Retaining wildland firefighters helps keep communities safeTuesday February 22, 2022
(Boise) – Idaho’s wildland firefighters are a step closer to receiving competitive compensation on par with their federal peers and other western states.
Idaho’s Department of Lands (IDL) has become a defacto training ground for wildland firefighters and faces extreme challenges recruiting and retaining qualified personnel. The agency’s wildland firefighters engage in highly dangerous work for low pay protecting 6.2 million acres of private, state and federal land. Most are hired as temporary, seasonal employees and do not receive benefits.
After just two seasons 40% of IDL wildland firefighters do not return to work for the agency. This high turnover rate, given training requirements, is costly. Those seeking careers in fire often use IDL to obtain certifications and experience, then go on to obtain permanent or higher paying jobs elsewhere.
Surrounding states and the federal government offer higher wages and benefits, including firefighter hazard differential pay equal to twenty-five percent (25%) of hourly rates while engaged in dangerous fire suppression activities.
If there is a wildfire on private land protected by IDL, federal firefighters work shoulder to shoulder with IDL firefighters. The state is required to pay hazard pay to the federal firefighter but is not allowed to pay it to its own. When IDL firefighters are dispatched to states that do provide hazard pay, they cannot receive this additional compensation due to Idaho’s laws.
HB588, a bill sponsored by Rep. Sage Dixon, will help level the playing field, allowing Idaho wildland firefighters to receive the same hazard pay benefit of those they work next to on a wildfire. In a recent survey 60% of IDL’s wildland firefighters who indicated they would not return to work for the agency in the next season reported that if hazard pay was provided, they would stay on with IDL.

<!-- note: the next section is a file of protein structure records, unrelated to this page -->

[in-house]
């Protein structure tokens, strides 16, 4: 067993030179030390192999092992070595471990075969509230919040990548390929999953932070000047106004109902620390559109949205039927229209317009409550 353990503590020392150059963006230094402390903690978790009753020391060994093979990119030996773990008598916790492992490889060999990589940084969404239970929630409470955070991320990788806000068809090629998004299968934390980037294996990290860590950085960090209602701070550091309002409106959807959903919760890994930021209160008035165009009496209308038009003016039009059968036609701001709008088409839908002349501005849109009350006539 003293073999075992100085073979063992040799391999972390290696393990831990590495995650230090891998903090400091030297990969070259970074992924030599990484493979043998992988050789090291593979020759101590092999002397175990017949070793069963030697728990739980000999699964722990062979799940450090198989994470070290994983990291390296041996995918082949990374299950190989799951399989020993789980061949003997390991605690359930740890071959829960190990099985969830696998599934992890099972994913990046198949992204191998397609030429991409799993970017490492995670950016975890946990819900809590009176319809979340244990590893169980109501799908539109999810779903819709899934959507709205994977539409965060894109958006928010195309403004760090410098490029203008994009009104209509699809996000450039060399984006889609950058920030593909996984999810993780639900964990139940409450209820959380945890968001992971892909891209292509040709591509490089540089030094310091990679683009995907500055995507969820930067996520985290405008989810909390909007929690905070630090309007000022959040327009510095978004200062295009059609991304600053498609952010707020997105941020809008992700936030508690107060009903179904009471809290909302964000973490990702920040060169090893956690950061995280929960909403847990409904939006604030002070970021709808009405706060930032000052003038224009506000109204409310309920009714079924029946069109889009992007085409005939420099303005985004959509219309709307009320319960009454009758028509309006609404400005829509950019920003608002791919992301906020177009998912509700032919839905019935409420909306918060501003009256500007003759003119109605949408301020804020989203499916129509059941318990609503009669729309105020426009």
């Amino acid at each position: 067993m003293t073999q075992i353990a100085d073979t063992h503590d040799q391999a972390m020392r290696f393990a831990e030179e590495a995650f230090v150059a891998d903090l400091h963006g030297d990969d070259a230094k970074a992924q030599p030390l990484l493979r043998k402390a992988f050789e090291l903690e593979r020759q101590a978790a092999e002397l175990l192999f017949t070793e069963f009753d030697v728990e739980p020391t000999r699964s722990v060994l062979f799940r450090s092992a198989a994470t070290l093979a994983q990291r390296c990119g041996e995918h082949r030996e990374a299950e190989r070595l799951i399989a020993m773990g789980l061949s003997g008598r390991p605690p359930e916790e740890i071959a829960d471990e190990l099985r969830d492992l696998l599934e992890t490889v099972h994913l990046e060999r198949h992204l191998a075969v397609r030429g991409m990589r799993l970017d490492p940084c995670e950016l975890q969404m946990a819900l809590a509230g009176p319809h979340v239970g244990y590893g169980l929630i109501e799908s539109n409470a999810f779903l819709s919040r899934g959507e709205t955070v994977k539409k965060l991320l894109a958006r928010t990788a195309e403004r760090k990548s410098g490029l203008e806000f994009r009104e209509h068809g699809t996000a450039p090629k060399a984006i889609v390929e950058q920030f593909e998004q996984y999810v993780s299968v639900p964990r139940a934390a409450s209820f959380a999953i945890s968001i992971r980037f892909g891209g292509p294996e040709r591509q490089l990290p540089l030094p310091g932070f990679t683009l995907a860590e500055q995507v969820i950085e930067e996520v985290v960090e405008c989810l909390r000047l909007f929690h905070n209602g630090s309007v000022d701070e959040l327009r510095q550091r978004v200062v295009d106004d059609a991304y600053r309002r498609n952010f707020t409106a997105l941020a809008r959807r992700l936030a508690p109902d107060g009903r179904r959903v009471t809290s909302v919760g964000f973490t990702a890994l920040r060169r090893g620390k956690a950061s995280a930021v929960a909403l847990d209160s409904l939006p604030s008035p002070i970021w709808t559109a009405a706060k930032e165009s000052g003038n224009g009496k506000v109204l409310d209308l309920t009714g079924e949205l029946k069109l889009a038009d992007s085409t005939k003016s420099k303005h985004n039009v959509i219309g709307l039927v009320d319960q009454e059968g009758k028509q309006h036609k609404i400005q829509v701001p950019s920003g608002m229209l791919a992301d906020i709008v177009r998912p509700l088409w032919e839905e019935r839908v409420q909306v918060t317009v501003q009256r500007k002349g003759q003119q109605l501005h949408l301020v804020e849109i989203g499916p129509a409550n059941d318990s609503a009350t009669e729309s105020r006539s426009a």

Given the extreme challenges state agencies face when recruiting and retaining employees in all types of work fields, Representative Dixon recognizes the importance of hiring and keeping trained wildland firefighters and is sponsoring the bill.
“Having enough experienced wildland firefighters in place and at the ready is vital to protecting our communities,” said Representative Dixon. “It also protects the $2.4 billion dollar forest products industry that is important to our local and state economies.”
Industry is supportive of the legislation.
“We want to thank Representative Dixon for his leadership and for carrying this bill,” Associated Logging Contractors Executive Director Shawn Keough said. “If IDL can’t recruit and keep wildland firefighters, wildfires can threaten communities, shut down access to our forests and shuts down our forest operations which also negatively impacts our communities when we can’t do our jobs and employees can’t support their families.”
The bill recently cleared the House Commerce and Human Resources committee unanimously with a coveted do-pass recommendation. If the legislation becomes law, Idaho wildland firefighters will receive hazard pay when they are working on an uncontrolled fire or at an active fire helibase.
Policy and Communications Chief